I’m going to host this “hacking” series in a way that is accessible to beginning costumers. We’re going to really delve into the who, what, when, where, why, and especially how, of creating a complete 18th century outfit from the “skin out,” which means starting with the underpinnings and building the rest of the outfit on the resulting silhouette.
Underpinnings? Yup, all the garments you wear beneath the dress itself to create the correct shape. In the 18th century we have a shift/chemise, stays/corset, and, depending on the decade and style of gown, a variety of skirt foundations such as a bum roll, hip pads, or panniers. Simplicity 8162 has the chemise, stays, and bum roll, and Simplicity 8161 has the petticoat pattern that will be worn over the top of it all and under the gown or bodice + skirt to fluff it all out and create a smooth line.
All of these items are essential when creating an authentic 18th century look, especially the stays. “Stays” are what we call 18th century corsets, and are the stiff boned foundation garment that supported the bust, trimmed the waist, held the shoulders back, and supported the gown worn on top.
Here is a short “Intro to Stays” video that may answer some questions you might have:
The biggest “shortcut” novice costumers make is to skip the stays. Many believe they’ll be uncomfortable, or they’re not necessary, or that their persona wouldn’t have worn them. All of these ideas are incorrect, my darlings! The most uncomfortable I have ever been in costume was when I thought I’d just not wear my stays that day – the waist seam of the dress cut into me badly and the weight of the dress hung on my shoulders. My how I wished I had worn the corset!
|Left – NO underpinnings; Right – all the correct underpinnings. See what a difference it makes?|
Another big fear beginners have is that stays will be hard to make, but this is where I will help you most in the upcoming posts. Stays are not difficult to make, but they take time, especially the binding on the tabs. Everyone dreads that, but like anything lovely, it’s worth putting in the time.
So, in writing:
Who wore stays in the 18th century?
Women of all classes wore stays. The lower classes often wore strapless stays, which did not impede the movement of the shoulders. The upper classes, and especially aristocracy and royalty, wore more restrictive stays. Lower class women did not lace their stays tightly, but upper class women are often depicted tight-lacing. Georgiana, Duchess of Devonshire, was known for tight-lacing her stays, but this is the exception, not the rule.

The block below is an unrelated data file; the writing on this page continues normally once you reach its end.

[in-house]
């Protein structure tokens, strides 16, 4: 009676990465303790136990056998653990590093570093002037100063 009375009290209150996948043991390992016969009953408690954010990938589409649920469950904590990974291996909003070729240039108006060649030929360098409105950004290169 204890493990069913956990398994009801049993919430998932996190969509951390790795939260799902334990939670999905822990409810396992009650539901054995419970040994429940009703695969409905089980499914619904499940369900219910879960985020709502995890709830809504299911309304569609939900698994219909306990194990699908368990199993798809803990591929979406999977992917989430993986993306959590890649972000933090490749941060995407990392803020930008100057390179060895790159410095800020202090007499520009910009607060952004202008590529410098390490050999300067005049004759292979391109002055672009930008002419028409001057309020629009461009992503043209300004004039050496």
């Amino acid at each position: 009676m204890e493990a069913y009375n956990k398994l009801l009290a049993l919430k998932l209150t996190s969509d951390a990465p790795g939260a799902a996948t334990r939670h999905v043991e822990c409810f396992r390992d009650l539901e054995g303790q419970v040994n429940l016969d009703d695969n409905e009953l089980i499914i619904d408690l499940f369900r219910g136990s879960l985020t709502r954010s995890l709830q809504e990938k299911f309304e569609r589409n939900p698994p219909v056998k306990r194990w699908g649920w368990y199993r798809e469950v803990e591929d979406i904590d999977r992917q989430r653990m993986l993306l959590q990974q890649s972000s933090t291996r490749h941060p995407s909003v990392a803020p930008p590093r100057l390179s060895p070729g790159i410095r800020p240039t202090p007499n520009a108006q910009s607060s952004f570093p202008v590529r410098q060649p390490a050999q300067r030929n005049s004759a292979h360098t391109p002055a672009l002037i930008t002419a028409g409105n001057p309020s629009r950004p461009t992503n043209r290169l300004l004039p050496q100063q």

|Stays – 1st quarter of 18th century – The Met – these are strapless stays made of linen, cotton, and whalebone. This style would have been worn by a working class woman.|
What were stays made out of?
18th century stays were made from wool, linen, twill/jean fabric, stiffened linen (buckram), and silk brocade. The interlining layer was the stiffened layer, while the outer layer could be something decorative. Boning was whalebone/baleen, reed, or wood bents, and the stays had a lightweight lining loosely tacked in that could be replaced easily. We often see surviving stays without their linings. Stays were commonly bound in leather, but the edges were also finished with linen tape, self fabric binding, or grosgrain.
When and Where were stays worn?
Stays were worn for all of the 18th century. They changed shape with the changing fashions, but were ever present. This is, of course, a Western fashion. Women throughout Europe wore stays, as well as European women in the colonies.
Why were stays worn?
Stays were a support garment. They were the bras of the 18th century, supporting the bust from the waist instead of the shoulders. Stays lifted the bust, trimmed the waist, held the shoulders back (for those with straps), and created a smooth support for the garments worn on top.
How were stays worn?
Stays go on over the shift/chemise and under petticoat (optional, but helps pad out the hip tabs), and under the skirt supports (bum roll, pocket hoops). There is no need to lace them tightly – just snug enough to do the job.
How were stays made?
Ironically, staymakers were usually men. This was not a garment a woman would be making in her home, for herself, but a garment made by professionals. Why men? The processing of baleen required strength and stamina. Baleen would be boiled, split, shaped, and installed in a pair of stays, sometimes requiring springing, which was all quite hard labor.
|Staymakers were usually men.|
How can I make my stays today?
These days we don’t have workshops of men to make our corsets for us, but we also don’t use baleen anymore. Some good modern alternatives are German plastic synthetic whalebone, zip ties (my personal favorite), steel, or we still have the period correct material of reed.
With a good pattern, the right interlining and boning material, and a bit of determination, you can whip up a functional and comfortable pair of stays in a week (that’s machine sewing, dears – completely by hand will take longer of course).
Once you have your stays, everything else becomes possible. If you do a good job on them, they’ll last you an age – I still have my very first pair of stays made 10 years ago! The Simplicity 8162 stays pattern is a good, highly adjustable, easy to alter pattern that will serve you for nearly all of the 18th century.
Excited? Ready to get started? Good!
Coming up next in the series I’ll give you the hows and whys of the changes I’ve made to my Simplicity stays that you can work into your own version.